I am constantly struck by the failure of the radical left to explicitly seize the moral high ground. The right (especially the evangelical right) are not averse to doing so when it suits them, yet socialism, internationalism, ecological sustainability, feminism, anti-imperialism all have very strong ethical foundations. Appealing broadly on key issues to a very basic humanity and compassion potentially connects us to audiences that for some years have been removed from radical left politics- the many people in various religious and moral camps.
This may cause some on the left to question long-held beliefs, such as on the use of violence, but that’s no bad thing. The enormous success of the London Citizens movement in bringing together trade unions and religious groups should be a lesson to us all. We tend to focus too much on detail and not enough on the big ethical issues underlying our politics. For example, half the world’s GDP is routed through tax havens which means half the potential tax revenues are lost. This is so grotesquely unfair to people who pay their taxes that it allows us to explain to them that there is enough money in the world- it’s just who’s got it and the tax systems set up to protect them that’s the problem.
Identify the issues
We need to identify the issues where there is real possibility of a broad anti-capitalist, anti-establishment consensus emerging in the UK (and internationally) and focus on these.
It is possible to change mass consciousness on certain issues in a relatively short space of time. They key then is to turn this into a permanent (or near to permanent as possible) step forward, ideally framed in law as well as in the popular consciousness. It’s been noted in other contexts how social attitudes to drinking and driving changed dramatically in a generation to one of outright hostility to such selfish and dangerous behaviour. The same is now happening on global warming and living within environmentally sustainable limits. Radical left activists must build the broadest possible unity around such issues and be at the heart of arguing for such transformations, using them to explain the links to other social, economic and political issues.
Respond rapidly and create permanent resources
Insufficient time and effort goes into translating successes into permanent acquisitions, not just ideologically but also physically and virtually. To be able to respond rapidly and effectively, the radical left needs embedded resources and infrastructure. This will take many forms such as resource centres, websites, socio-political networks and funding sources. Rather than forming another party or newspaper a shrewder investment may be to create and sustain permanent resources for the range of needs the radical left needs for its activities.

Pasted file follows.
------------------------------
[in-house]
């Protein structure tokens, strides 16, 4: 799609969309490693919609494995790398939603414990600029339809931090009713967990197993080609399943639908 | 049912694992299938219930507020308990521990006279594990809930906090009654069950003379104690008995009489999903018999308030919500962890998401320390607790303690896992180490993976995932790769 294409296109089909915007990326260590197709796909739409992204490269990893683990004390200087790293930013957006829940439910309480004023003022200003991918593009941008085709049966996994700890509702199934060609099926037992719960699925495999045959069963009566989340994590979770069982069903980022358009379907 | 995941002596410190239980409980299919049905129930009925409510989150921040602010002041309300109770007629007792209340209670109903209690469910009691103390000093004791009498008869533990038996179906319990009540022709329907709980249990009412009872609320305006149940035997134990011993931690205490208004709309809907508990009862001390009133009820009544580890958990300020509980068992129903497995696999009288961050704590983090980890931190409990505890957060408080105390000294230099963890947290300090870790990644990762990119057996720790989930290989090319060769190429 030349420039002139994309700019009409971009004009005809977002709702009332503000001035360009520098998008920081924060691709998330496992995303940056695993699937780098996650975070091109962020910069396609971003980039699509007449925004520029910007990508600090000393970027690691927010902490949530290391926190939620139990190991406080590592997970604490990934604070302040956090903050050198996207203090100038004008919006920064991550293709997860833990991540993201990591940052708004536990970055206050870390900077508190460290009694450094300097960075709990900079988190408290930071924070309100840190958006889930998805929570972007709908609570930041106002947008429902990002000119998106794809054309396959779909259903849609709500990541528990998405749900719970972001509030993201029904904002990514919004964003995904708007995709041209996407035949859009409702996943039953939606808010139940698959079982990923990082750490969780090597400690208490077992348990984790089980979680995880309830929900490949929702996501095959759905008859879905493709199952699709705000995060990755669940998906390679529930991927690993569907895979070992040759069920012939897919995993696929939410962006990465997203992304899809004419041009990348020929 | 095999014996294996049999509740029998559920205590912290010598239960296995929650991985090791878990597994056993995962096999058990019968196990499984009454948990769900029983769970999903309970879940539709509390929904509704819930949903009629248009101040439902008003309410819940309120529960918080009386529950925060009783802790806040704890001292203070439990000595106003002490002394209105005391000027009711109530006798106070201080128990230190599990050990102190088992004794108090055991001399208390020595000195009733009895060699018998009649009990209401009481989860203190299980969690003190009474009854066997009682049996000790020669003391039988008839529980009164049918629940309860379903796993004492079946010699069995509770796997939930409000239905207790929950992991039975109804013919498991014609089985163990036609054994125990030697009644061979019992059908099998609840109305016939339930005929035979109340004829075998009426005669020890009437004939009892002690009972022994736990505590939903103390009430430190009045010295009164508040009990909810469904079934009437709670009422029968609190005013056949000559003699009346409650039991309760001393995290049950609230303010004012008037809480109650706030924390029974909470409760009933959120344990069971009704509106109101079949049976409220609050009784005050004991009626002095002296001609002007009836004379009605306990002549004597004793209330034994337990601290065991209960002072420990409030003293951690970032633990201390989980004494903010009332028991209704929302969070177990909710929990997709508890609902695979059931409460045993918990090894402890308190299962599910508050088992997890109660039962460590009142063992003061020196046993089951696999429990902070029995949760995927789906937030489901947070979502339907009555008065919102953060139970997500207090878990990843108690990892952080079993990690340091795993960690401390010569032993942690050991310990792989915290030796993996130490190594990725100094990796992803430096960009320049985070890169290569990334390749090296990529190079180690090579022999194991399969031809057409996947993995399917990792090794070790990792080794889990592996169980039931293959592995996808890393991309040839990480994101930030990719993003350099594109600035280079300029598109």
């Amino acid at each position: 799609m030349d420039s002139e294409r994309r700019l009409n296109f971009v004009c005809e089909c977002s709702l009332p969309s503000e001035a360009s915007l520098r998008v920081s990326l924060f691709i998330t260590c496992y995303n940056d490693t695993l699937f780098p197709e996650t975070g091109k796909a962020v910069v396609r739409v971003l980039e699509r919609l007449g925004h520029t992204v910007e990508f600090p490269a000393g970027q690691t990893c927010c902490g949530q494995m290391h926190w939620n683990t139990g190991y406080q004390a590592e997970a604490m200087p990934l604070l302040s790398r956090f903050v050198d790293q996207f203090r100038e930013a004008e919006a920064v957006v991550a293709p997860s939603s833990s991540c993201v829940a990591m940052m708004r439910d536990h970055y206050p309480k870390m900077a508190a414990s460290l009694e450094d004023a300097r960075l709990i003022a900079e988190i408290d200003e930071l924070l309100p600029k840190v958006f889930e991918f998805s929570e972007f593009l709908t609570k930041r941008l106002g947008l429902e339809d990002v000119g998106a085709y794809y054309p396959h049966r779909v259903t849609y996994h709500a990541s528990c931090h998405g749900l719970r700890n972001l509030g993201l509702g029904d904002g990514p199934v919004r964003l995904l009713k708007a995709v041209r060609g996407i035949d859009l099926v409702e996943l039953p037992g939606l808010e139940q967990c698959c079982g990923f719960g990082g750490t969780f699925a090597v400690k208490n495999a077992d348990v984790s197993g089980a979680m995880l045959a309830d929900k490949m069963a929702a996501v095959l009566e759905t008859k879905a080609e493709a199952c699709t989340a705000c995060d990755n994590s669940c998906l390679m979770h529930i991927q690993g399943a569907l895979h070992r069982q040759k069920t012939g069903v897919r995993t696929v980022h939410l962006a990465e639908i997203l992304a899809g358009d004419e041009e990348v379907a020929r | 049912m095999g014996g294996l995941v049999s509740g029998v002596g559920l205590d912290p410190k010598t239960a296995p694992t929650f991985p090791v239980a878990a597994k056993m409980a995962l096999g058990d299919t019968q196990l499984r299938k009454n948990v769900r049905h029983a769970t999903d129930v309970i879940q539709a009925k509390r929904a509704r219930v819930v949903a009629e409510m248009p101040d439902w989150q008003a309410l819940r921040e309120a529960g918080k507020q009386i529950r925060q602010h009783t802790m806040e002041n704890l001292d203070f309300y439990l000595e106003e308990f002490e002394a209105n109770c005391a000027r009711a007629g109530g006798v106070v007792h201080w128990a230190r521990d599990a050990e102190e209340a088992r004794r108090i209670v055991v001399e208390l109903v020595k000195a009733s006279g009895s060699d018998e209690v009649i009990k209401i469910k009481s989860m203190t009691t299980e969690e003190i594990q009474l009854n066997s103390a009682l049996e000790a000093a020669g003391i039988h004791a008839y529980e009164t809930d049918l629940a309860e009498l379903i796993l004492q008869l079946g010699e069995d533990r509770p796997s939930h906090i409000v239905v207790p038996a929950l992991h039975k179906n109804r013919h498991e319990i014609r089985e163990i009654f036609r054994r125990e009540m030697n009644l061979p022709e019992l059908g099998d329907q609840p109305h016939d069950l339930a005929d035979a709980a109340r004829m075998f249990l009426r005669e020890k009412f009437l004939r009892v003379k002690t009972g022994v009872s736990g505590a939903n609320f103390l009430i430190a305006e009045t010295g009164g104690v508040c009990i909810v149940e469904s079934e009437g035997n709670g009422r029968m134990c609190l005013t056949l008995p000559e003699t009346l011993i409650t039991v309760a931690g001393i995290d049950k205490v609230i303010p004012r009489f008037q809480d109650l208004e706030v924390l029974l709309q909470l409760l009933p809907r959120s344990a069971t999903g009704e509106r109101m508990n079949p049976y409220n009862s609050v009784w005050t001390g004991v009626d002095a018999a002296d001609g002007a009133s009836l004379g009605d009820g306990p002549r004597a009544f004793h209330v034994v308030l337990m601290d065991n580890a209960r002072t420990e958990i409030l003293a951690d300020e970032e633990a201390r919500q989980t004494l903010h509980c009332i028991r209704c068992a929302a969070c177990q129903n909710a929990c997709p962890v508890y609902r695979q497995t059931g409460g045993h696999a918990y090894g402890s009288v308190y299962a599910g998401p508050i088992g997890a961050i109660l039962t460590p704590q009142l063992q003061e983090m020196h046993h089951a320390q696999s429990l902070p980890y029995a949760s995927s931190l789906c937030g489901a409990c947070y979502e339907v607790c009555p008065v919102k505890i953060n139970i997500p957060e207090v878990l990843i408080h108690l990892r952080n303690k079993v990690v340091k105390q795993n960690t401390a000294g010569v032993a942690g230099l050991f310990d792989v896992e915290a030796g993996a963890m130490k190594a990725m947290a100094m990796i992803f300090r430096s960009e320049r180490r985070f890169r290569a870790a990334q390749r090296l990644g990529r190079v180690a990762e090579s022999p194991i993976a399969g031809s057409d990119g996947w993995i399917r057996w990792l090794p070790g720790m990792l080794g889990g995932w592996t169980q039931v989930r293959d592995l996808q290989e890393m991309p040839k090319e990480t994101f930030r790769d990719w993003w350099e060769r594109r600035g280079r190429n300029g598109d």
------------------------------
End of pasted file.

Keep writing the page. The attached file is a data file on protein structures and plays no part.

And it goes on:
Remove the barriers
There are some structural issues that are critical barriers to progress for radical left politics. The most obvious is the electoral system. Proportional representation is no panacea but crucial if radical left politics is to enter the mainstream electoral and political arena. Another barrier is the party system and elections. The party system, especially in local elections, is a major barrier to making radical breakthroughs at a local level. The radical left needs to develop proposals and campaign to make it much easier for independent candidates and small parties to stand in local, national and European elections.
As Hilary Wainwright hints in her article it is also crucial to seize any opportunities to create and sustain forms of local democratic debate and accountability as ongoing spaces. For example, for its own reasons this government has decided to promote participatory budgeting but is it just a panacea? No, current developments in Porto Alegre show this.
To incorporate local processes of structured debate and discussion about what needs to be done and how money should be spent locally would represent a huge step forward for the UK. Potentially it could raise debate about the need for structured discussion of the national budget and priorities, weaken the power of the traditional local parties to have exclusive access to this discussion and help reawaken interest in politics.
The crucial thing is for the radical left to recognise such opportunities when they arise and to seize them rather than sneer from the sidelines at the government’s motives.
#233: Democracy on the Wing ● Thelma Walker on regional autonomy ● An interview with Clive Lewis ● The World Transformed ● Gender, sexuality and witchcraft ● The globalisation of ‘Asian horror’ ● A tribute to Dawn Foster ● Latest book reviews ● And much more!
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The Sudanese revolution has been unique in its depth and scope. Yet the path to progress remains fraught with obstacles, writes Sara Abbas
Andrea Sandor explores how community-led developments are putting democracy at the heart of the planning process
‘Radical federalism’ should do more than rearrange the constitutional furniture, writes Undod’s Robat Idris
Government demands for public sector ‘neutrality’ uphold a harmful status quo. For civil servant Sophie Izon, it's time to speak out
Professor Kevin Morgan asks whether radical federalism offers a progressive alternative to the break up of the United Kingdom?
Sanhaja Akrouf explains how the fear that stopped Algerians from joining the uprisings across the Middle East and North Africa in 2011 has now been broken
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